Graphene-based Photodetectors

When: Wednesday, April 17, 2013 at 12:00 pm
Where: DA 114
Speaker: Fangze Liu
Organization: Northeastern University
Sponsor: Introduction to Physics Research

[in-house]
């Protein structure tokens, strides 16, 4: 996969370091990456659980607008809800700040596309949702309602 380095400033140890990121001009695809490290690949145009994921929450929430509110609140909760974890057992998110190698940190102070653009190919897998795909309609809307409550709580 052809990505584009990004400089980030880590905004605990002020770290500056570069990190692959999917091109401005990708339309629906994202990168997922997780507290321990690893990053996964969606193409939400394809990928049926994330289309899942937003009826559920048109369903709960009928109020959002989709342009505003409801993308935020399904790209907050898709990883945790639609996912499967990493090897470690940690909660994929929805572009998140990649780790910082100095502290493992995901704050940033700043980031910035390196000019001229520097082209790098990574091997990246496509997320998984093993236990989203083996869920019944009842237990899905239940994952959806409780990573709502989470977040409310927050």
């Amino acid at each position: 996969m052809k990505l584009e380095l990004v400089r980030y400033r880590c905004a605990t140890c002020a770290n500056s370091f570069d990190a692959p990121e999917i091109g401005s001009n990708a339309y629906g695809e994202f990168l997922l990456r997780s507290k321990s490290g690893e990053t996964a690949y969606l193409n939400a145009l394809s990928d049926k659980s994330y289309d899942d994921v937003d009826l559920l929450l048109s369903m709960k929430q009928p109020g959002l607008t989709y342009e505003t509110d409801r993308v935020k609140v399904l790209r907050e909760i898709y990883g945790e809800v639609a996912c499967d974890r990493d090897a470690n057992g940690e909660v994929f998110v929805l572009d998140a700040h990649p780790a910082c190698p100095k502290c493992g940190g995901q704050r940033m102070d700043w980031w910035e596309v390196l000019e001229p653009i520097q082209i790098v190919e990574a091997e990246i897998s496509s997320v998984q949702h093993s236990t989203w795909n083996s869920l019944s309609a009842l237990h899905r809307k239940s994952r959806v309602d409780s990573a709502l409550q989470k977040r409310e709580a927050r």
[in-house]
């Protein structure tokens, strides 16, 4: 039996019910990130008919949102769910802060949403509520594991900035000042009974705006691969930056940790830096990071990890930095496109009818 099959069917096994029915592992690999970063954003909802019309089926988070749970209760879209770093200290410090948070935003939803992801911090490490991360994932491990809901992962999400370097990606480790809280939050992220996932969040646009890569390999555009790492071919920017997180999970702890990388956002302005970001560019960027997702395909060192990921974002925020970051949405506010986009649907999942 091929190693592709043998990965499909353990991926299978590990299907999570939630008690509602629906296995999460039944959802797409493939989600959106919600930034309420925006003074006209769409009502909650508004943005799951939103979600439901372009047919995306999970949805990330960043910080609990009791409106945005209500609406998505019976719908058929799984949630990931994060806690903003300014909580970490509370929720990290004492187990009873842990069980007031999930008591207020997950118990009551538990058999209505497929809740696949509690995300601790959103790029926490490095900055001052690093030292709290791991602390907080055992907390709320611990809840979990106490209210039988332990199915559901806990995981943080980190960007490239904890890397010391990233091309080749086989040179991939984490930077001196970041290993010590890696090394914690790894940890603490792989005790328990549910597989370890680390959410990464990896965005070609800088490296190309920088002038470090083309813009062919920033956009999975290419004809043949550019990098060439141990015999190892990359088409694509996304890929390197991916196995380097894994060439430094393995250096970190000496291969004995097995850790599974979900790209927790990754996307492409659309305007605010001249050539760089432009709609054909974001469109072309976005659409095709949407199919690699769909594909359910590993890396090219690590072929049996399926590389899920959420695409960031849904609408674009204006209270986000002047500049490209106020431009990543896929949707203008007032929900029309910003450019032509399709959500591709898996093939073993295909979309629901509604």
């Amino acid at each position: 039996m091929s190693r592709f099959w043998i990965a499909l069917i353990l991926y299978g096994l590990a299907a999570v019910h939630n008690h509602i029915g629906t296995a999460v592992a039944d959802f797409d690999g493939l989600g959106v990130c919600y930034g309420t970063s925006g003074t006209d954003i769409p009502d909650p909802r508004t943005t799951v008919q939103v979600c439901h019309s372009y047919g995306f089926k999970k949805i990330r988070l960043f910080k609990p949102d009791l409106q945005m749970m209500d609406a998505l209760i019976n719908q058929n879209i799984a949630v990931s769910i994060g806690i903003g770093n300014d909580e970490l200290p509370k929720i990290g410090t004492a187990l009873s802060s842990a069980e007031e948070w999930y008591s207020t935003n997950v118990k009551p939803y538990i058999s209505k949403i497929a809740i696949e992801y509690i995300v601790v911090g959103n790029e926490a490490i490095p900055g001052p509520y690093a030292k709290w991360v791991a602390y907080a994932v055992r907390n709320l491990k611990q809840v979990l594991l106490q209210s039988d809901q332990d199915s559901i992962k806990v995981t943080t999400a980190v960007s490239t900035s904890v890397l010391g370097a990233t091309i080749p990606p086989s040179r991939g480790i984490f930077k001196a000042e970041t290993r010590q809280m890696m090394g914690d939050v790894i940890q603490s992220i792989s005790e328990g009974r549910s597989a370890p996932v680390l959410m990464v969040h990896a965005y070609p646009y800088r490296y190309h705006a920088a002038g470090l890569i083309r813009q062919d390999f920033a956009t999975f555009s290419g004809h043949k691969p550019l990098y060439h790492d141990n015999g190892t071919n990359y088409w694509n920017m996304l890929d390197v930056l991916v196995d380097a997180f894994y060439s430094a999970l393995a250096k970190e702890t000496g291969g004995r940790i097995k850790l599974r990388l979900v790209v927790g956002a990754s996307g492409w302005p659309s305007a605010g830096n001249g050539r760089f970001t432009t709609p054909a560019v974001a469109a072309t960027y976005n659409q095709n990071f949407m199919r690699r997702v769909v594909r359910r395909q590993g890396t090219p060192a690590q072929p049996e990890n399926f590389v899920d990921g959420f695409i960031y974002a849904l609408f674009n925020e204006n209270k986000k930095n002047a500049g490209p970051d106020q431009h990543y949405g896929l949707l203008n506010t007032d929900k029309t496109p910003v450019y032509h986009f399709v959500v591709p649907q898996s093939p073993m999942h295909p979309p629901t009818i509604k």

Graphene-based photonic applications have attracted significant attention due to its broad spectral bandwidth and fast response time. However, the responsivity of photodetectors that use graphene as the photon-absorbing medium, such as graphene-metal junctions, is usually limited to ~10-2 A/W (at visible wavelengths) due to its weak light absorption (2.3 %). Here, we report on the development of a completely new type of graphene-based photodetector that operates by “borrowing” photoexcited carriers from an adjacent silicon substrate. The “photo”-current due to these extra carriers scales with the applied voltage across the graphene channel, and photocurrent responsivity values exceeding 104A/W(corresponding to quantum gain values exceeding 104 at 488nm wavelength) could be obtained at V=3.2 V. The responsivity can be further tuned by applying an additional reverse-bias voltage at the graphene/silicon junction or by controlling the geometry of the device. These devices can easily detect sub-nanoWatt incident powers and further optimization could push them to detection levels of picoWatts, making them highly attractive for a broad range of optoelectronic devices such as weak-signal detectors, camera-pixels, and optical switches. The fabrication of the devices and characterizations including optical power and wavelength dependence will be described. The possible underlying mechanism of this extremely high-gain photodetection will be discussed.